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Continued: Minnesotans remember March on Washington

On the organization and instructions for the march:

Johnson: We were given strict instructions about how to handle ourselves. We had to sign a contract that said we would remain nonviolent — we could not retaliate if we were attacked.

And I remember that there were some people in Minneapolis who did not go because they said they couldn’t commit to that. Some of those who wouldn’t sign the contract were people who helped us raise money to go to Washington.

Little: I never expected it, and for a while I thought about saying no. … At that time, there were a lot of violent, horrible things happening in the South to civil-rights workers, and I was worried about that happening in Washington. We had to raise the money — $5,000 to charter a plane …the local religious community really helped us with that.

We had some hard rules to follow — in addition to signing the nonviolent pledge, there were other requirements. The national NAACP wanted each delegation to have so many women, so many unemployed, etc. — representatives of the issues we were fighting for. These were not options. We were required to do this. Remember, it was a march for jobs and freedom.

Johnson: We were taken directly from the airport to the basement of a church where members of our congressional delegation (Don Fraser, Hubert Humphrey) were there to greet us and give us encouragement.

We went to the march and had to leave town before sundown that day, for our own safety. And that’s exactly what we did.

[Note: The 58 who flew to Washington were selected by local civil-rights and religious groups to be part of the official delegation. Other Minnesotans traveled separately to attend the march.]


On why the march mattered:

Johnson: Would the Civil Rights and Voting Rights Acts of the mid-1960s have happened without the March on Washington? I don’t think so.

There were such feelings of joy and hope at the march. And through the ’60s we felt that we really could change the laws and make a difference for our people …

Little: I was overwhelmed by what happened that day — it took me completely by storm. … I was almost in a trance. When we got back on the plane I told the group that I was in another world and hoped that everyone felt the same. Then there was a big roar …

The strong feeling was so much within me. We couldn’t let it go, we had to take these feelings and carry on. So we organized the Minnesota March on Washington committee. And one of the first things we did was organize a lot of young people in Minneapolis to go down south to Mississippi to help with voter registration.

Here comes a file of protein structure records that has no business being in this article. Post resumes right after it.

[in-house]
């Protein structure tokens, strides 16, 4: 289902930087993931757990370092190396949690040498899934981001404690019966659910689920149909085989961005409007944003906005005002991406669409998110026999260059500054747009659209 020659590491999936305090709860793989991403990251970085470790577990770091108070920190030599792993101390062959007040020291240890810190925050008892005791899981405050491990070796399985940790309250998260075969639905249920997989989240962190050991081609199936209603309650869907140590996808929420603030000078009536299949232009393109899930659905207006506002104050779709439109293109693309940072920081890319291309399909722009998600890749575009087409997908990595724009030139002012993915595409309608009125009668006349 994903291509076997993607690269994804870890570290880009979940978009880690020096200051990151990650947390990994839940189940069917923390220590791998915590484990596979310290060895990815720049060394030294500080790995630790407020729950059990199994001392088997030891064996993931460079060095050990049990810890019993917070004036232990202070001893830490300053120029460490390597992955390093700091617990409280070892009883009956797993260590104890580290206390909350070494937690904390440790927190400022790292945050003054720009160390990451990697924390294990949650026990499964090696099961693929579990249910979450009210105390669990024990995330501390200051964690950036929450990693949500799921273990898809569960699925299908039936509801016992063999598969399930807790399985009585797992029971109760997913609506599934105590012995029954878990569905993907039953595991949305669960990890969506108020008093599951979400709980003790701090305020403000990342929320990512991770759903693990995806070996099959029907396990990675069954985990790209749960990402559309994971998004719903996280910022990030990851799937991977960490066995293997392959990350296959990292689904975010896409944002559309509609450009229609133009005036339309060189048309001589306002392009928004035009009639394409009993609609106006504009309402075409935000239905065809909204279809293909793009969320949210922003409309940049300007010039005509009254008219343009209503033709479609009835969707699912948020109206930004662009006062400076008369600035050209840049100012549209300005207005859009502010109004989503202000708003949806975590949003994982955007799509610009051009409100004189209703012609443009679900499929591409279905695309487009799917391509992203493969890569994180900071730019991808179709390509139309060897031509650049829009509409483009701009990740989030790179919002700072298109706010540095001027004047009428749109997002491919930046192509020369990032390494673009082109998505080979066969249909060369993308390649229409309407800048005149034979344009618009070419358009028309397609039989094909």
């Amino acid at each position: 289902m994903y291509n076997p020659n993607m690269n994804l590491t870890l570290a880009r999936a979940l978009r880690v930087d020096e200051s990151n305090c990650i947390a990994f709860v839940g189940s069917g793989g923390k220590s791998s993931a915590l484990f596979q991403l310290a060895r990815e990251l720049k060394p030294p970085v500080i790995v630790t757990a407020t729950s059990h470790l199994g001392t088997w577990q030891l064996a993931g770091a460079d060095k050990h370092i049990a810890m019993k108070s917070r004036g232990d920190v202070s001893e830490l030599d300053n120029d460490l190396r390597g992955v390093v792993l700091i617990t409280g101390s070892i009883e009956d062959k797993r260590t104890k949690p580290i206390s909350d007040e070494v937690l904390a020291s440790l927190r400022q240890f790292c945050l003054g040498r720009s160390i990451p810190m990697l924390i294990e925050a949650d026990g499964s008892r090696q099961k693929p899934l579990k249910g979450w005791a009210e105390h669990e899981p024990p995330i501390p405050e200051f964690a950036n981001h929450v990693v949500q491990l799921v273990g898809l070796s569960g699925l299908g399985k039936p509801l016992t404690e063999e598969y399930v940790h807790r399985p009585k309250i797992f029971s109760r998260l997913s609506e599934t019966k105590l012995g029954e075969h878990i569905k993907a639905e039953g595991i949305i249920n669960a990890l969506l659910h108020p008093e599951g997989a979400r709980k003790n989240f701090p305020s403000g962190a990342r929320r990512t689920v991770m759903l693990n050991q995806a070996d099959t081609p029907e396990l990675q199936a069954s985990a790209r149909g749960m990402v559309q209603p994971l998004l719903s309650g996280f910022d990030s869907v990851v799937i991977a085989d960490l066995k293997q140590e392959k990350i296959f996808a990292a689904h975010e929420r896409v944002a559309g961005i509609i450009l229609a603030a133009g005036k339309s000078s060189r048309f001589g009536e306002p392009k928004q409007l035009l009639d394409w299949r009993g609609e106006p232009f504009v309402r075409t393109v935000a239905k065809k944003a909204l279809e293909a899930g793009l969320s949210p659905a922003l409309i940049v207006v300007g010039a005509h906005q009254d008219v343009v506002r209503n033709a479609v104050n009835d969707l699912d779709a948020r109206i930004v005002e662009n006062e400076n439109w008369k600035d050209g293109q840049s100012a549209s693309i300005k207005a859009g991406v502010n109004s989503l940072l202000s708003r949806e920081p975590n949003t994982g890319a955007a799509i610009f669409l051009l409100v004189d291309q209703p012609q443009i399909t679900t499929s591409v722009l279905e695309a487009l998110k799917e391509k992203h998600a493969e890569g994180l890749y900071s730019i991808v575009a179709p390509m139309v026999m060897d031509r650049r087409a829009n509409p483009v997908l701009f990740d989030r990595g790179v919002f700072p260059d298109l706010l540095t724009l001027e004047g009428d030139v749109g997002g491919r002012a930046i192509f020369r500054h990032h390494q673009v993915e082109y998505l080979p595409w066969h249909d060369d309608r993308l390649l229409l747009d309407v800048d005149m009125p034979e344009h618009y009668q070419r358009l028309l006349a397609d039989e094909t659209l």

At that time, it was felt that the needs were greater in the South, so we sent people there while still working on jobs, education and housing here.


On 1963 vs. 2013:

Johnson: When President Obama was elected in 2008, it seemed that he represented one of the little children Martin talked about and was judged by ‘the content of his character.’ But I realized quickly that his goal had by no means been achieved. The way this president has been treated? Disrespected? I was there when a member of Congress shouted “liar” at his speech. I believe the president’s election freed those who believe in white supremacy to be the worst that they can be.

  • related content

  • Photo gallery: Photo gallery: Minnesotans remember March

    Saturday August 24, 2013

    Josie Johnson and Matt Little reflect on their hopes in 1963 and the realities of 2013.

  • March on Washington 1963: Josie Johnson, center, and Zetta Fedder, right, with an unidentified woman.

  • July 30, 2013: Matt Little, 92, reflected on the 50th anniversary of the March on Washington at his home in Roseville, Minn. He's a retired post office superintendent and past president of the local NAACP.

  • Josie Johnson, 82, is a former Minneapolis Urban League director and retired associate vice president and Regent at University of Minnesota.

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